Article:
Inhibition of MTX transport by polyglutamylated (anti)folates. A, inhibitory effect of MTX, FA, leucovorin, and several of their polyglutamylated derivatives (all 1 mmol/L) was determined on the ATP-dependent transport of [3H]MTX (1 μmol/L) by MRP5I vesicles after 5 minutes of transport. B, ATP-dependent transport (5 minutes at 37°C) of [3H]FA, [3H]MTX-glu2, and [3H]MTX-glu3 (1 μmol/L) into vesicles prepared from parental HEK293 (black columns) and HEK293/MRP5I (grey columns) was determined and compared with the transport found for [3H]MTX (1 μmol/L; taken from Fig. 1C). Columns, average of three independent experiments; bars, ±SD.

Figure 2.

Inhibition of MTX transport by polyglutamylated (anti)folates. A, inhibitory effect of MTX, FA, leucovorin, and several of their polyglutamylated derivatives (all 1 mmol/L) was determined on the ATP-dependent transport of [3H]MTX (1 μmol/L) by MRP5I vesicles after 5 minutes of transport. B, ATP-dependent transport (5 minutes at 37°C) of [3H]FA, [3H]MTX-glu2, and [3H]MTX-glu3 (1 μmol/L) into vesicles prepared from parental HEK293 (black columns) and HEK293/MRP5I (grey columns) was determined and compared with the transport found for [3H]MTX (1 μmol/L; taken from Fig. 1C). Columns, average of three independent experiments; bars, ±SD.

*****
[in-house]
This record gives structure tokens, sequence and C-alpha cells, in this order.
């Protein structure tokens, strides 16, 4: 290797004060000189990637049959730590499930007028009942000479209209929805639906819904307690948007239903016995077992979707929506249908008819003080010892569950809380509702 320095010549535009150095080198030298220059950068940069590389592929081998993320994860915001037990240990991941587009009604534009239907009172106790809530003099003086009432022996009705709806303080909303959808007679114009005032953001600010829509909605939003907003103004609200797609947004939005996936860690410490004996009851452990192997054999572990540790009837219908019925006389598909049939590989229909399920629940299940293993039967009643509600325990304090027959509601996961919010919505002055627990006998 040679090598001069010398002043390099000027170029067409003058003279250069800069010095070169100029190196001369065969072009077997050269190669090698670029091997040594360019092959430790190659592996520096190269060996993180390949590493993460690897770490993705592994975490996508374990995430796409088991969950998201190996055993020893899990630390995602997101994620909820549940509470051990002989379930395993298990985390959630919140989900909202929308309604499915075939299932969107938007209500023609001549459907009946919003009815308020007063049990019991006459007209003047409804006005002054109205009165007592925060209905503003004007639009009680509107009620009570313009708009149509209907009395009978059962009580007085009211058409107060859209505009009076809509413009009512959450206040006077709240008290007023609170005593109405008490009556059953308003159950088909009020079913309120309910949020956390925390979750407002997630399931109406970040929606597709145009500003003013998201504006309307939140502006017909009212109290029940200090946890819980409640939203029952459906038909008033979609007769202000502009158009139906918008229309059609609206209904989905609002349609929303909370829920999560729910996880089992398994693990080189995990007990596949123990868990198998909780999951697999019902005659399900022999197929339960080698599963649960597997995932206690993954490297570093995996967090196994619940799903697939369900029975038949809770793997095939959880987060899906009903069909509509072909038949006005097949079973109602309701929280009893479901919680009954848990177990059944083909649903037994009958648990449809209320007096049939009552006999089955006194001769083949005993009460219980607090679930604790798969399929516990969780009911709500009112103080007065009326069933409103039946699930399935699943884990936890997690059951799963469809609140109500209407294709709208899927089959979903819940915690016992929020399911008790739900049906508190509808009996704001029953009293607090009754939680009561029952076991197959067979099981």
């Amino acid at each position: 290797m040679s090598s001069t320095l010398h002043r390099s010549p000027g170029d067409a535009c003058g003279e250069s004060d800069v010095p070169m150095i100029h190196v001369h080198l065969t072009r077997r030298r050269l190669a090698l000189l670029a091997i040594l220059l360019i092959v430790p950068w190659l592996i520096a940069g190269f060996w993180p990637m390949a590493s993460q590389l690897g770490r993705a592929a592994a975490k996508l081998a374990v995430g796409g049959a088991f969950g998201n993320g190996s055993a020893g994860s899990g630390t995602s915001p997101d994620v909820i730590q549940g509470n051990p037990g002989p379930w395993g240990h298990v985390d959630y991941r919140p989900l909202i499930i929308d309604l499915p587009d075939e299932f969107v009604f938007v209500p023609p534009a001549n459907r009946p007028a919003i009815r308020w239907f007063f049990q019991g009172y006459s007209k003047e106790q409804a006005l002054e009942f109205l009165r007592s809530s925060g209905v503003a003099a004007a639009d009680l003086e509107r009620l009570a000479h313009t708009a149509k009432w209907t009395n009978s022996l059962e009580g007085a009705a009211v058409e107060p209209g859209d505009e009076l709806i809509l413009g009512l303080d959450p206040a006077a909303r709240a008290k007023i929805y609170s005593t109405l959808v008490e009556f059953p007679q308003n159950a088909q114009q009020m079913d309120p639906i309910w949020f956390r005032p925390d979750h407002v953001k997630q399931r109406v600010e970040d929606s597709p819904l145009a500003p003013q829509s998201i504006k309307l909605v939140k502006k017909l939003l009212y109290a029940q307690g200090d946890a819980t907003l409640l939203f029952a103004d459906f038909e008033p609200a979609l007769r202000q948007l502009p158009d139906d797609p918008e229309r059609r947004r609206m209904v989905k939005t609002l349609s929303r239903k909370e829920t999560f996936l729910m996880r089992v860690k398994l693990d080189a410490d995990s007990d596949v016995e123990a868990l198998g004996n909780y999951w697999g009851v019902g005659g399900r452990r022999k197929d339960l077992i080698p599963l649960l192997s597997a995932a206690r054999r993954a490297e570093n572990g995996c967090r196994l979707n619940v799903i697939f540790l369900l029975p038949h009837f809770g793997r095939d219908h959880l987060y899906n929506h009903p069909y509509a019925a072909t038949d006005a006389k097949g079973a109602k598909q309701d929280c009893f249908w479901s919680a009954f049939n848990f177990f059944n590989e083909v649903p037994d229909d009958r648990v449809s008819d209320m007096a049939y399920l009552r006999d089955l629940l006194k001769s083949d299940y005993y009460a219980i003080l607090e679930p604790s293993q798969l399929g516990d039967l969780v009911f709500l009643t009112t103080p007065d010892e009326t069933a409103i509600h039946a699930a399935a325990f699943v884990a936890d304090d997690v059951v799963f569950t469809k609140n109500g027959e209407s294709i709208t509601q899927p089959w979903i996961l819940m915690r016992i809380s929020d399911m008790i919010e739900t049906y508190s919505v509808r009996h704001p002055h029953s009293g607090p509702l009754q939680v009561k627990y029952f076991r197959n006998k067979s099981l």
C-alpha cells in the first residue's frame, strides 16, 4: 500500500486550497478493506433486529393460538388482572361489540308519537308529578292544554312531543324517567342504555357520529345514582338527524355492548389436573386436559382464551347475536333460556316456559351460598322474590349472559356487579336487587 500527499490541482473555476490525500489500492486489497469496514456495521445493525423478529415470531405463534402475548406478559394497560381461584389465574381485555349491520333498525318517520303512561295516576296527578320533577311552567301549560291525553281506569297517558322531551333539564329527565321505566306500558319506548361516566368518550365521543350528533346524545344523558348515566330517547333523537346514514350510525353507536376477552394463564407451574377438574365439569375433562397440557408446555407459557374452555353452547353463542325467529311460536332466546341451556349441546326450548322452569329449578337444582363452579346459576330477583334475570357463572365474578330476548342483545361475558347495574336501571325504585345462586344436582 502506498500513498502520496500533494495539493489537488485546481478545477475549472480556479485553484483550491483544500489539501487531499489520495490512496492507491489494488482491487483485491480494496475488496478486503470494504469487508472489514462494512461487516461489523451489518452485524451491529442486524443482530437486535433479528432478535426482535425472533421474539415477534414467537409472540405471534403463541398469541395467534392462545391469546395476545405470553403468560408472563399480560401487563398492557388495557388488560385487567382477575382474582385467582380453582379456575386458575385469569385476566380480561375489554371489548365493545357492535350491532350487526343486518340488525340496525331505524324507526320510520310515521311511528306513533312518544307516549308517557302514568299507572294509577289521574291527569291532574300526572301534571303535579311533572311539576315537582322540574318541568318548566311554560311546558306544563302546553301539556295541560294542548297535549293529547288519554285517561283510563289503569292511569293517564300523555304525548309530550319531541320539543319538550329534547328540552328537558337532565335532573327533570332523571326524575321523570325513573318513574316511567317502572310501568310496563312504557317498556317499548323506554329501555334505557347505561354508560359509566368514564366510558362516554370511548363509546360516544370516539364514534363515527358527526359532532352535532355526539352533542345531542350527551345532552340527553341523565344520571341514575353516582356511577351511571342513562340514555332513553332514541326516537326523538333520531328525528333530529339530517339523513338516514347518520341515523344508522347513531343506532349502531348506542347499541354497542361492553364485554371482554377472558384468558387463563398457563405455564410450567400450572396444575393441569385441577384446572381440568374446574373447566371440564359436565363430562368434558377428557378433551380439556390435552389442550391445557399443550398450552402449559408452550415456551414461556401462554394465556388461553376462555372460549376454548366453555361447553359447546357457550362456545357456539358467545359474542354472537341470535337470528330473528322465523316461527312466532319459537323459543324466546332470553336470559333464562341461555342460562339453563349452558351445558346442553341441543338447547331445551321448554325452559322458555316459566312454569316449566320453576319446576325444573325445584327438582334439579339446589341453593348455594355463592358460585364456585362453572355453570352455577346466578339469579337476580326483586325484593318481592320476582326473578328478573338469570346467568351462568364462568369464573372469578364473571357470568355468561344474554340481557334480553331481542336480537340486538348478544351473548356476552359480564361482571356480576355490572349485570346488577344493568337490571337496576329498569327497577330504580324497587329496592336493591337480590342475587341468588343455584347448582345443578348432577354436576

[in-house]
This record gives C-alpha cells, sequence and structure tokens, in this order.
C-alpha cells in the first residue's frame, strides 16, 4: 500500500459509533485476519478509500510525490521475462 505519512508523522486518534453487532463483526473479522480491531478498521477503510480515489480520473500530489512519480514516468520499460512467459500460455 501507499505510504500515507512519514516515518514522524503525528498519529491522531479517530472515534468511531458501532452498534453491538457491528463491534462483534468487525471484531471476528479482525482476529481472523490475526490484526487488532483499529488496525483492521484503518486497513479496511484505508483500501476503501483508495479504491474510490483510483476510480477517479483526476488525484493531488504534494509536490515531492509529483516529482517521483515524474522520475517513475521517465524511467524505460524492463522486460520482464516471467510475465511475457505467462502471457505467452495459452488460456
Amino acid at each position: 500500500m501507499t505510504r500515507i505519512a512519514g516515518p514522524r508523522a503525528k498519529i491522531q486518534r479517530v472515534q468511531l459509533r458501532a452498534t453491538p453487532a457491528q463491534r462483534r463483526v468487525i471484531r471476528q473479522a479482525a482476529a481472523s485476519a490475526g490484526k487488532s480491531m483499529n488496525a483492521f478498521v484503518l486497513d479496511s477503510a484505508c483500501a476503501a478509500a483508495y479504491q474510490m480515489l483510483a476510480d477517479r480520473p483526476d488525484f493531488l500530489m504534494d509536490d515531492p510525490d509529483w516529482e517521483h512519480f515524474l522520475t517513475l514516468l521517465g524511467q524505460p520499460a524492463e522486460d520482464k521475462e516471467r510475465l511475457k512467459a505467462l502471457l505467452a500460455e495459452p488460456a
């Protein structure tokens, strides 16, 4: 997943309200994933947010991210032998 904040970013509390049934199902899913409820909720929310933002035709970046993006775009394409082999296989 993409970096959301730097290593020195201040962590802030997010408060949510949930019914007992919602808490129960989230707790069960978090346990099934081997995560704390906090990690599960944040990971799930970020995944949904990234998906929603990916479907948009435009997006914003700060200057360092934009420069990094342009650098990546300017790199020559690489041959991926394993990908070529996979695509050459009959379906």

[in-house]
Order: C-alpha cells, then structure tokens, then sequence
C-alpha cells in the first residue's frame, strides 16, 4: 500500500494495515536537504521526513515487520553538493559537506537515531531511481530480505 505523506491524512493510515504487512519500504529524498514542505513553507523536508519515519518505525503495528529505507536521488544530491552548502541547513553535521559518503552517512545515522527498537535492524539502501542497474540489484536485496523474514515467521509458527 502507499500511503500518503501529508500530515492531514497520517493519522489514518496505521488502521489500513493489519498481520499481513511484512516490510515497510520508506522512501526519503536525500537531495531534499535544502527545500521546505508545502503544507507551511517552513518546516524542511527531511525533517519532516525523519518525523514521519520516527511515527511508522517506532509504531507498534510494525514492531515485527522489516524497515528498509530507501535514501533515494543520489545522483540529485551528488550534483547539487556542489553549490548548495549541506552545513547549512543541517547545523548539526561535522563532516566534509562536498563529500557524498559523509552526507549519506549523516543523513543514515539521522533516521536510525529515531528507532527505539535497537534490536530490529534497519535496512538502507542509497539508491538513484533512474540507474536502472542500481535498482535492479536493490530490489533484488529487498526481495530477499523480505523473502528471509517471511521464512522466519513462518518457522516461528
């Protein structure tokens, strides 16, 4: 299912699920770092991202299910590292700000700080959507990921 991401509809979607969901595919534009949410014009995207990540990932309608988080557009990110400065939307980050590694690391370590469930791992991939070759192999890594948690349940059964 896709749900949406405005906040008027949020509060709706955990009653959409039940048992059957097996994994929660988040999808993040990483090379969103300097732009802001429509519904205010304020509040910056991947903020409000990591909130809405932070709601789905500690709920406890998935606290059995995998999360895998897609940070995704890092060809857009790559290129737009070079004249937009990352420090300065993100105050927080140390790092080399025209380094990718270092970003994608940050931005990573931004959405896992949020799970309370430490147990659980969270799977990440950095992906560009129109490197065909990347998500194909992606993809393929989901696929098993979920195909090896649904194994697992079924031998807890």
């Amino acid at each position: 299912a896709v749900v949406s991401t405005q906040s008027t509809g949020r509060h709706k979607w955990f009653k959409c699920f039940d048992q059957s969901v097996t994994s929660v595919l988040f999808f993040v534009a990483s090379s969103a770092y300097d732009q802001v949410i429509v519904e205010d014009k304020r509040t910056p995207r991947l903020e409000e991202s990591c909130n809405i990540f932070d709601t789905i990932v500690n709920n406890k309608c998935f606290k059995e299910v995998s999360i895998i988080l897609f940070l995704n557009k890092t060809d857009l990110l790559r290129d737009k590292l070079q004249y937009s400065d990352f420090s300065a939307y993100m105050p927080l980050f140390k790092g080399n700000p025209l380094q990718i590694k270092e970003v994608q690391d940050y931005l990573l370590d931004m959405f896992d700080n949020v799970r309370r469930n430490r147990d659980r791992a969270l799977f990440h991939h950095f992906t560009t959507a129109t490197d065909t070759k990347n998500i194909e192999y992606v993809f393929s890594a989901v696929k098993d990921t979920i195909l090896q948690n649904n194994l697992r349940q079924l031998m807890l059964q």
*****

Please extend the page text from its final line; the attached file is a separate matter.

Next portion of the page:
Close modal
Figure 3.

Transport of MTX and FA into membrane vesicles from HEK293 cells. The substrate concentration dependence of MRP5-mediated transport of (A) [3H]FA and (B) [3H]MTX-glu2 were determined for HEK293/MRP5I vesicles after 5 minutes of uptake at 37°C, as described in Fig. 1C legend. Points, average of three independent experiments; bars, ±SD.